One secret that probably only my lost friend Alicia would know is the “How to Be a Cheerleader” books I had when I was little, and how I would practice doing jumps and cartwheels and cheers in my room or my backyard. Forget about actual cheerleading. In Georgetown, all the cheerleaders were elected by the student body. The only thing I would be able to garner votes for would maybe have been “most invisible.” I tried going back to the dance studio then, but since I couldn’t dance en pointe I was thrown into a class of beginners several years younger than I. Not much point in staying. In my sophomore year I discovered show choir, where I got to use my talents at both singing and dancing. I lettered in show choir, and those were some of my best memories of high school.
The next chance I had only lasted a few weeks. In between my first and second year at TAMS, there was a couple of months when it looked like I would have to go back to high school. I spent that time training with the local high school marching band, where I got to be a flag (I played oboe and bassoon, which aren’t allowed to march). Not only did we have set marching routines that we did along with the band, we worked on special routines where we got to step out from the band and do our own thing, dancing and spinning those giant flags. I had so much fun, and a bit of me was sad when I got back into TAMS and left that marching band behind without ever having performed.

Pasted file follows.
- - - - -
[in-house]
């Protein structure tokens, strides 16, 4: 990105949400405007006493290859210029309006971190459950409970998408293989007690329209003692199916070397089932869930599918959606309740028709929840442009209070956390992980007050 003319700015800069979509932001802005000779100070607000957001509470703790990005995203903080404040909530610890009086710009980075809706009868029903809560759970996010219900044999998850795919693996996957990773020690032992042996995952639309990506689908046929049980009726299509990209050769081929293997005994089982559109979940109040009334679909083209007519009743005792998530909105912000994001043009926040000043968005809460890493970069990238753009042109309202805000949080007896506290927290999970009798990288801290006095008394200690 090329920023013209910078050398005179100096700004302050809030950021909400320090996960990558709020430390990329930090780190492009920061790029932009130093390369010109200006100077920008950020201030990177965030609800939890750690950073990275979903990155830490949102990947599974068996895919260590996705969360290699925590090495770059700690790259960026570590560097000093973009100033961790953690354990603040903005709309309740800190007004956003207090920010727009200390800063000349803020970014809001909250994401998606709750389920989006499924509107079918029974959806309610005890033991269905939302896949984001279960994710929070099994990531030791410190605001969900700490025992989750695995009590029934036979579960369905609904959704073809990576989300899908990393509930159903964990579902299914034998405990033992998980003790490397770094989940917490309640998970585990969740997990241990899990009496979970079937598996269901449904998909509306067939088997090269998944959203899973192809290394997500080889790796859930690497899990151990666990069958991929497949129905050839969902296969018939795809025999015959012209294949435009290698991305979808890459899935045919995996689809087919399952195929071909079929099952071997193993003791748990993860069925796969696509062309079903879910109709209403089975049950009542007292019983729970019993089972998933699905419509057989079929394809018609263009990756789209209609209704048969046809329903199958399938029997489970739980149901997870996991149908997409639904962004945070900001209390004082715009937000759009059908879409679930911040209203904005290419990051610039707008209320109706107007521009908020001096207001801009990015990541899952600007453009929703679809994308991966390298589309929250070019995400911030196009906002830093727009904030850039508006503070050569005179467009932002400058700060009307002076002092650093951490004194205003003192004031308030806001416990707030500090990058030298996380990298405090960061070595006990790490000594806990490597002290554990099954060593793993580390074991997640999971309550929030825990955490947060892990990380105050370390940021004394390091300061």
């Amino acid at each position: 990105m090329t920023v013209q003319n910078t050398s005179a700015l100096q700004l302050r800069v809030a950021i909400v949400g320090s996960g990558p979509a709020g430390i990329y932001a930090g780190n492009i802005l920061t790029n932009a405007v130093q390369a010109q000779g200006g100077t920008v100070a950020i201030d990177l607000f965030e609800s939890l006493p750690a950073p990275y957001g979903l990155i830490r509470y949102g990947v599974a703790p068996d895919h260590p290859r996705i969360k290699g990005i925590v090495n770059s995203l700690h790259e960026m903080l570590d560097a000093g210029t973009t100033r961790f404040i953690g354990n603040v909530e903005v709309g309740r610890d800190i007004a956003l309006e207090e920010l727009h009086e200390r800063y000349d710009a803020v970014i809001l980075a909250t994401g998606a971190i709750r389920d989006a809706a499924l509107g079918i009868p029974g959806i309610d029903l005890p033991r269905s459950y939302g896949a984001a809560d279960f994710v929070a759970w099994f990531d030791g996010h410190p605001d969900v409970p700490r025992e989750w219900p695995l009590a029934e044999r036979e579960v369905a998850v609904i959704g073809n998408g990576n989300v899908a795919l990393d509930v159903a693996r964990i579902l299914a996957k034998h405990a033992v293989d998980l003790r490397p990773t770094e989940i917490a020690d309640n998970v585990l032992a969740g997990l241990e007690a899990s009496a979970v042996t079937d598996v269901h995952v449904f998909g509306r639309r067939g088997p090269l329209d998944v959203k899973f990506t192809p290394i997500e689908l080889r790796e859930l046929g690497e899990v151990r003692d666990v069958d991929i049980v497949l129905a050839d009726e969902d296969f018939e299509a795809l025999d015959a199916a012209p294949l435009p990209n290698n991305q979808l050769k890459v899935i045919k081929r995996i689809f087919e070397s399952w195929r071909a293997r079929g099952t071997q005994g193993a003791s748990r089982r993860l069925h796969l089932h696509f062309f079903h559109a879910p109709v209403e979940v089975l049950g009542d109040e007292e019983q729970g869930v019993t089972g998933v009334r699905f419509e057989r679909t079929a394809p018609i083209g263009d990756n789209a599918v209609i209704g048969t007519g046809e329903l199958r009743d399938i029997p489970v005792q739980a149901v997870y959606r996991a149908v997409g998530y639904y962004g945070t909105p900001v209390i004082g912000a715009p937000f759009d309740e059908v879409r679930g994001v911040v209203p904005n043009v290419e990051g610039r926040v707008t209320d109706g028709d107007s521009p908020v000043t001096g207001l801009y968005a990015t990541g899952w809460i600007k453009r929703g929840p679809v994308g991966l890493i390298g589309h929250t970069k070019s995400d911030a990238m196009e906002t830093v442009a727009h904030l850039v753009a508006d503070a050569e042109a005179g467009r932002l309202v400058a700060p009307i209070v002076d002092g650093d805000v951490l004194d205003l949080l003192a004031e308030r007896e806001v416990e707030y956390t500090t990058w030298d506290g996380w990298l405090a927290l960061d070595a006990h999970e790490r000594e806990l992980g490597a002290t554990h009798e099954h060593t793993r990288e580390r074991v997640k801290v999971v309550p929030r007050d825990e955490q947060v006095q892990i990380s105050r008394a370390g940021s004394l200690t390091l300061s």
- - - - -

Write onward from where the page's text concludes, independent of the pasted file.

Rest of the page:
Once you grow up, the opportunities for dance seem a bit more limited. I discovered ballroom dancing around the time we got married, but lessons were expensive and Brian can’t dance or follow a beat at all. (He can’t carry a tune, either, but he has other fantastic talents.) I was good at it, and I would love to do it again if I had a partner, but I don’t. I tried joining an adult tap class once, but I was only 19 and felt terribly uncomfortable and out of place with a group of women my mother’s age. Once I was over 21 and discovered the world of topless bars, I thought that sounded like fun, too, but they didn’t want anything to do with girls over a certain (small) size, either…although I got to play at it a bit when Plato’s Playhouse was still open.
Skating is the closest I’ve been able to come to the dancing I want to do. While I still never get to do couples or trios skating (no partner, no friends), anybody can skate up to a group working on a slide and just join in. It’s athletic, it takes rhythm and coordination, you follow the beat and show off to the music. I still tend to feel out of place there, like I’m the wrong color, but it’s one of the most fun things I do these days.
Still think being involved in competitive cheer is out of character for me?